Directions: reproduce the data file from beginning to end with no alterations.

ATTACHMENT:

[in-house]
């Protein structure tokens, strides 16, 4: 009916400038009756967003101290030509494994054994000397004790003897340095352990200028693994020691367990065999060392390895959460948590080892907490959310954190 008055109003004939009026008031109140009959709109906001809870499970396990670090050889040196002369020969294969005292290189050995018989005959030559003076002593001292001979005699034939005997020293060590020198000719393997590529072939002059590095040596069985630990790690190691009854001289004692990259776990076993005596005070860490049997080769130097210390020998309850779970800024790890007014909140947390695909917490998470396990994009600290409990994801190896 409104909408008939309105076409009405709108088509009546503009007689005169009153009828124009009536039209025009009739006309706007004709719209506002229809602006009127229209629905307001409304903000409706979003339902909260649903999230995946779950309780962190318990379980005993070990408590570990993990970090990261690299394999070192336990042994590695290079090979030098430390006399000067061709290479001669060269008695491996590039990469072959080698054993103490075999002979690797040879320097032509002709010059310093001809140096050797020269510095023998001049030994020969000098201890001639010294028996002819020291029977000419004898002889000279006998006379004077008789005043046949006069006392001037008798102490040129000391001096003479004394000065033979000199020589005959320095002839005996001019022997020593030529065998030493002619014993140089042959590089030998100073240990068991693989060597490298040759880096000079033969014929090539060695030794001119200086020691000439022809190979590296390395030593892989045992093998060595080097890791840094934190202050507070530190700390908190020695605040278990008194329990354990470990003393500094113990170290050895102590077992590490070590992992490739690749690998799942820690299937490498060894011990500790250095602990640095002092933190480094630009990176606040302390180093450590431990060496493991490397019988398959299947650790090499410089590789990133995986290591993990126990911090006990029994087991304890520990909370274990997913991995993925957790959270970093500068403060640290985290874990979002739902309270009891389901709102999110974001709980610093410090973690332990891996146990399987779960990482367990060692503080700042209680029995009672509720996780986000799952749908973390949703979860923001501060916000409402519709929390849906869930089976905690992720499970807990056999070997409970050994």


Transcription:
[in-house]
């Protein structure tokens, strides 16, 4: 009916400038009756967003101290030509494994054994000397004790003897340095352990200028693994020691367990065999060392390895959460948590080892907490959310954190 008055109003004939009026008031109140009959709109906001809870499970396990670090050889040196002369020969294969005292290189050995018989005959030559003076002593001292001979005699034939005997020293060590020198000719393997590529072939002059590095040596069985630990790690190691009854001289004692990259776990076993005596005070860490049997080769130097210390020998309850779970800024790890007014909140947390695909917490998470396990994009600290409990994801190896 409104909408008939309105076409009405709108088509009546503009007689005169009153009828124009009536039209025009009739006309706007004709719209506002229809602006009127229209629905307001409304903000409706979003339902909260649903999230995946779950309780962190318990379980005993070990408590570990993990970090990261690299394999070192336990042994590695290079090979030098430390006399000067061709290479001669060269008695491996590039990469072959080698054993103490075999002979690797040879320097032509002709010059310093001809140096050797020269510095023998001049030994020969000098201890001639010294028996002819020291029977000419004898002889000279006998006379004077008789005043046949006069006392001037008798102490040129000391001096003479004394000065033979000199020589005959320095002839005996001019022997020593030529065998030493002619014993140089042959590089030998100073240990068991693989060597490298040759880096000079033969014929090539060695030794001119200086020691000439022809190979590296390395030593892989045992093998060595080097890791840094934190202050507070530190700390908190020695605040278990008194329990354990470990003393500094113990170290050895102590077992590490070590992992490739690749690998799942820690299937490498060894011990500790250095602990640095002092933190480094630009990176606040302390180093450590431990060496493991490397019988398959299947650790090499410089590789990133995986290591993990126990911090006990029994087991304890520990909370274990997913991995993925957790959270970093500068403060640290985290874990979002739902309270009891389901709102999110974001709980610093410090973690332990891996146990399987779960990482367990060692503080700042209680029995009672509720996780986000799952749908973390949703979860923001501060916000409402519709929390849906869930089976905690992720499970807990056999070997409970050994």